Ain’t No Rockwall High Enough

NJSPBA Locals take on the Climb for Special Olympics

Members of Brick Local 230 join with kids from the township in Climb with a Cop.

Law enforcement officers are constantly overcoming obstacles in their work, having to climb over barriers to feel heard. Just as officers are having to fight an uphill battle some days, so are Special Olympics athletes in New Jersey.

To show their support for the Special Olympics of New Jersey, Upper Saddle River Local 218, Brick Township Local 230, Middletown Township Local 124, Hazlet Township Local 189, Bergen County Sheriff’s Local 134, Raritan Local 82, and Hunterdon County Local 188

all participated in Climb with a Cop on Feb. 11. Venues for this fundraiser that continues to reach new heights included Gravity Vault Indoor Rock Gyms in Upper Saddle River, Hoboken, Chatham, Flemington, Middletown, Vorhees and Brick.

Just as officers are responsible for keeping the public safe every day, they’re also responsible for protecting the climbers, acting as the “belay,” or person responsible for anchoring the climber as they make it up the wall.

Local 218 State Delegate Anthony Pullizzano came up with the idea for Climb with A Cop six years ago after learning more about Special Olympics and specifically the Law Enforcement Torch Run.

“Basically I got hooked when I heard New Jersey is the only state where we raise enough money so the families don’t have to pay a dime for the athletes to compete in the Special Olympics,” he said.

From then on, Pullizzano knew there had to be something that Local 218 could do to support the cause, and so Climb With A Cop was born.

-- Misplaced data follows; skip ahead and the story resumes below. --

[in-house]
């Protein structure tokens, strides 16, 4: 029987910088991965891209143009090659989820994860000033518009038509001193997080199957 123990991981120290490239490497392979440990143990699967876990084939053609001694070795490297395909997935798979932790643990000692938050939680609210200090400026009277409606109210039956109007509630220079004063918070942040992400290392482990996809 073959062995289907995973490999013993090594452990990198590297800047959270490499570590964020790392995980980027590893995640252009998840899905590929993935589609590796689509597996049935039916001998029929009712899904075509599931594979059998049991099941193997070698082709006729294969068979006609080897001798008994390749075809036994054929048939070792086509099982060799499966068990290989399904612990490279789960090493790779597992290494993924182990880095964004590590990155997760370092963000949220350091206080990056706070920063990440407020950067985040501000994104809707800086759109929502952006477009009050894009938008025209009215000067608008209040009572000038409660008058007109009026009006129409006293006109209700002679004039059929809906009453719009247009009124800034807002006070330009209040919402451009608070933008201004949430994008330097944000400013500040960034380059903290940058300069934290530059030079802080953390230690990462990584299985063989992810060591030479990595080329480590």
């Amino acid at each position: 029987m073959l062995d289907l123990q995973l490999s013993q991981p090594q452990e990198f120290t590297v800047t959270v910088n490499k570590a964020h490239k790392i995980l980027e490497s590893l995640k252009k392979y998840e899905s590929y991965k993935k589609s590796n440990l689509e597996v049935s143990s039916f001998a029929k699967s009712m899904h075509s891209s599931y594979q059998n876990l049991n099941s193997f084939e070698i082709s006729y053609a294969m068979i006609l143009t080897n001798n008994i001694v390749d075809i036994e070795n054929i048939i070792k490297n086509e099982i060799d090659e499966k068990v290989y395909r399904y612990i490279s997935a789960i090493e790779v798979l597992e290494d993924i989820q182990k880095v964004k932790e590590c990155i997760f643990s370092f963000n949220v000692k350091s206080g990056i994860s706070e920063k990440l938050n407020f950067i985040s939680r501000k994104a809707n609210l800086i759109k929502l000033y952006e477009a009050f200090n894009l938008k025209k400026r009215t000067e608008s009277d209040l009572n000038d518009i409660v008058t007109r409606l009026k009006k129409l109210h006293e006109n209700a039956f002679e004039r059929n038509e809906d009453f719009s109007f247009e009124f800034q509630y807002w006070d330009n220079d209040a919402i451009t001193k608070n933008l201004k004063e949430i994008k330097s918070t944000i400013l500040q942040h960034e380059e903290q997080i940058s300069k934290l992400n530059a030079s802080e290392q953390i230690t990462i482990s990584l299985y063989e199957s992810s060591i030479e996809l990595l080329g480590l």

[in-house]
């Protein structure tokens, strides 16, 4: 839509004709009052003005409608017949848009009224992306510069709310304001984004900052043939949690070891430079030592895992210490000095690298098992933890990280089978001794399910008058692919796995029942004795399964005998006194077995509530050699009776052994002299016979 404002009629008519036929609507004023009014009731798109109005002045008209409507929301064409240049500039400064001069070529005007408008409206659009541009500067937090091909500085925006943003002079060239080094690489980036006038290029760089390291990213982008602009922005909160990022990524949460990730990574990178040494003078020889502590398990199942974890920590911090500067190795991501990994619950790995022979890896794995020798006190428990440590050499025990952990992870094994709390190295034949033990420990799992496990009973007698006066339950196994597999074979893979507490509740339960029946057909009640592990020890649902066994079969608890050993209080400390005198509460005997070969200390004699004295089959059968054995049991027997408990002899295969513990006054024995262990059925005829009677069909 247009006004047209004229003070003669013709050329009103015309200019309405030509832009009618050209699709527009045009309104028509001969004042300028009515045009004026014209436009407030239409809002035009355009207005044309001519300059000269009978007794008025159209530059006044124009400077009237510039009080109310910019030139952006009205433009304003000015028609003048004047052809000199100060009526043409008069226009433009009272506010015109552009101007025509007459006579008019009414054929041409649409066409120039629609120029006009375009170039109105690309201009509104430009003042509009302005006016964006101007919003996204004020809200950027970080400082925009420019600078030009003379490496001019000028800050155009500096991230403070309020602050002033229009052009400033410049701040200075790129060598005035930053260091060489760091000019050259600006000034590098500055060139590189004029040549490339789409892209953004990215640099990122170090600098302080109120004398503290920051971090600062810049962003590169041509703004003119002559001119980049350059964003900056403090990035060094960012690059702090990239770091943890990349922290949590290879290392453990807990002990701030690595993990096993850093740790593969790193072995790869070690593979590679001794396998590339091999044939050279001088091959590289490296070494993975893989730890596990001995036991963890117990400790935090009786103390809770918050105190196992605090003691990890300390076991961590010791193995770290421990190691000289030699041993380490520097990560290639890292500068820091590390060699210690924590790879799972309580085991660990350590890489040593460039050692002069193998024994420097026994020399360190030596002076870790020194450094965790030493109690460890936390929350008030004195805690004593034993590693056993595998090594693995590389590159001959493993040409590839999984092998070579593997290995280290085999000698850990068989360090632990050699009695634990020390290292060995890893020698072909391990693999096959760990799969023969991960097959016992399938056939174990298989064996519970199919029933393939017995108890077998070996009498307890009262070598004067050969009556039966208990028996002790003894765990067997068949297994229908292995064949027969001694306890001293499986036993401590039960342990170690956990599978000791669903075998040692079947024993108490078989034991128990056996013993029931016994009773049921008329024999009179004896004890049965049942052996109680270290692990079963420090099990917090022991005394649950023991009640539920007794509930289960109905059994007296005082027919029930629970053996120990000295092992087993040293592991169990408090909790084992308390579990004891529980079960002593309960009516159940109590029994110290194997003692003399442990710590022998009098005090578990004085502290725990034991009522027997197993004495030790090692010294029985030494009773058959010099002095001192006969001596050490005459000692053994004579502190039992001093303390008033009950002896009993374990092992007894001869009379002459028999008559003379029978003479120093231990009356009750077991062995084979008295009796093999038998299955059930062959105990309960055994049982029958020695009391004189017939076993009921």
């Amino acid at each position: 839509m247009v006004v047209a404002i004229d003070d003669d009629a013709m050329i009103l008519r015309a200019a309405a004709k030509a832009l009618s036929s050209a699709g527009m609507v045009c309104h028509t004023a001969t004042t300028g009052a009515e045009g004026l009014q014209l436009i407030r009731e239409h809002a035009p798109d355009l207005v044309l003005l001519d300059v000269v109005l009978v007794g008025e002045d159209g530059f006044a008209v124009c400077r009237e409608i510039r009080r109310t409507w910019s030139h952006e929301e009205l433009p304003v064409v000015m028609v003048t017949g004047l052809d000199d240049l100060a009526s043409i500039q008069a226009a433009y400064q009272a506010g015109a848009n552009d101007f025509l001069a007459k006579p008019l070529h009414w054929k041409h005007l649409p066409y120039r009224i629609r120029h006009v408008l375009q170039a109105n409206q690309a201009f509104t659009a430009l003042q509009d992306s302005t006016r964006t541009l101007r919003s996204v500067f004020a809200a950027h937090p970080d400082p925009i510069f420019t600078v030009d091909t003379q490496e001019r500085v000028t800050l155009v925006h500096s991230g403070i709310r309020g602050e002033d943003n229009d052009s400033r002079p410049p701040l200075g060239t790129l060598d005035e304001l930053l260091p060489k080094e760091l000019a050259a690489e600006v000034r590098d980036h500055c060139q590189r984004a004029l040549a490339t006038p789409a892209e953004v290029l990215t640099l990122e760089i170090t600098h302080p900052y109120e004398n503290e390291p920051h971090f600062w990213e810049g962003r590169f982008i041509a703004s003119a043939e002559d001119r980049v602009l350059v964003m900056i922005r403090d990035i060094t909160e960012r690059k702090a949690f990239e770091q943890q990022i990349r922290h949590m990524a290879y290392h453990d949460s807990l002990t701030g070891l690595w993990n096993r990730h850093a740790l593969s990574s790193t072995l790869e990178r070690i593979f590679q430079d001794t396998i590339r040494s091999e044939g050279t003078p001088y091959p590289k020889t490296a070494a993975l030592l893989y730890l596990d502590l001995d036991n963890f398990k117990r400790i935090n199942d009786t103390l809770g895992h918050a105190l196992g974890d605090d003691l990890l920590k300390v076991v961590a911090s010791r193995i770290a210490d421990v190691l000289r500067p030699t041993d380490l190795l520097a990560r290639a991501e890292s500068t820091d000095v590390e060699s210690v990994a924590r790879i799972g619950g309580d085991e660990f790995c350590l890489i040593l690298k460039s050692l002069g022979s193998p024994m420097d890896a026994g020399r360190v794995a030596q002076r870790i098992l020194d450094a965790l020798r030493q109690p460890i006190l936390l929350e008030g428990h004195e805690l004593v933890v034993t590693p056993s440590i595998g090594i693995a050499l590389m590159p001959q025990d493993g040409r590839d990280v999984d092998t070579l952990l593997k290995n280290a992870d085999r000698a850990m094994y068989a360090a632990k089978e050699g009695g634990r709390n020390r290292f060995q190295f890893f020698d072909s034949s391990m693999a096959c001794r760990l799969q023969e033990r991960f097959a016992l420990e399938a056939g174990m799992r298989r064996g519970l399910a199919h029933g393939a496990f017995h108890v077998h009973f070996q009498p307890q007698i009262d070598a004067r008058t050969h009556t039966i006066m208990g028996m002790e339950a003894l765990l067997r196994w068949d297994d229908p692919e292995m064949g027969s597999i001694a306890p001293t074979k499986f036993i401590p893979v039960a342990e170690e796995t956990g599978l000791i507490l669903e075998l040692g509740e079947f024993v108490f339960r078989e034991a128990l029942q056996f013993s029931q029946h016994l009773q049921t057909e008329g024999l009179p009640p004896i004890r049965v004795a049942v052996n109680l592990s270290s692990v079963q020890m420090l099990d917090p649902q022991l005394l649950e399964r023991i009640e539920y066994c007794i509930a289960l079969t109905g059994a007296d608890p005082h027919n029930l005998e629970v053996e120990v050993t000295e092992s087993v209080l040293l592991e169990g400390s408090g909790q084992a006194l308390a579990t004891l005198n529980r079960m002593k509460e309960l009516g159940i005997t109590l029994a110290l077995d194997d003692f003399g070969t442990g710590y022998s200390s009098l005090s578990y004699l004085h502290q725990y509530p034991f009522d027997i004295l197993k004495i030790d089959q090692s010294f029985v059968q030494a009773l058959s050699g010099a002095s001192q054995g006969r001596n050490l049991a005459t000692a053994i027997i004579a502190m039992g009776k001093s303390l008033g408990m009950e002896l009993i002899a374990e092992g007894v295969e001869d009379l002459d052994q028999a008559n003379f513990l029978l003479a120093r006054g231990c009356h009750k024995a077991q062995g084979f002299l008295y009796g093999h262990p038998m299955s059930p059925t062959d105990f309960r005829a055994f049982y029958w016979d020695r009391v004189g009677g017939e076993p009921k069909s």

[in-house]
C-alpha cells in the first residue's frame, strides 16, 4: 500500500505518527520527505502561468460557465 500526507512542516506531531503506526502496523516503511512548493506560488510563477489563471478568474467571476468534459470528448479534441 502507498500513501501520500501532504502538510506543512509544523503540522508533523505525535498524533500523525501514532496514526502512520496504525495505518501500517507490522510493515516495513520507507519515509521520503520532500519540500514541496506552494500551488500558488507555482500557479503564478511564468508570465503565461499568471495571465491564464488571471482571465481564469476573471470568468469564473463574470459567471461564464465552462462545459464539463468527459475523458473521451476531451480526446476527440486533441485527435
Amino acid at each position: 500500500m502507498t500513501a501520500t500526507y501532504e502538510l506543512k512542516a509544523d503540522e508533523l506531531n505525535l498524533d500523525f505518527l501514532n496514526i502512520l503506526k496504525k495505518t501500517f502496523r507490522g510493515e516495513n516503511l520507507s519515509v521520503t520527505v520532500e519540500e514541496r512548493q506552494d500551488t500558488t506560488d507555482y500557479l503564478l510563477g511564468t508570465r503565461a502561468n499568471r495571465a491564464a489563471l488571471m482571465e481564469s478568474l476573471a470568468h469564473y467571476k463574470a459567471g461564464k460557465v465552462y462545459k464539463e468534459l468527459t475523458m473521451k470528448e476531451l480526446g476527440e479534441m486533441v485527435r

“If it wasn’t for him planting a seed and really keeping his hands involved with it, I don’t think we would’ve been as big as we are,” added Local 124 State Delegate Anthony Dellatacoma, whose Local has taken part in Climb with a Cop for the past few years.

Members of Upper Saddle River Local 218 combined with kids from the community to participate in Climb with a Cop and raise money for Special Olympics NJ.

Throughout its six years, the event has grown in popularity, with 74 climbers participating this year alone. What makes Climb with a Cop successful isn’t just the chance to be adventurous, but ultimately a chance to connect with local law enforcement.

“You know, personally I think it’s just the interaction with the community. So they love coming and meeting their local cops,” Dellatacoma explained.

Climb with a Cop has become an event that everyone looks forward to because the community gets to have those one-on-one conversations while supporting the cause. Even Special Olympic athletes themselves make appearances. And helping these athletes achieve the climb is what it’s about for the PBA/

“They’ve been dealt a tough hand in life, and their families deal with a lot,” Pullizzano said. “It’s a very stressful way to raise a child, and the fact that we can help them and bring some relief is a homerun for us.”

In total, Climb with a Cop raised $43,000 for the Special Olympics this year, proving that there is no wall too high to climb and no obstacle too big to overcome to help kids with special needs.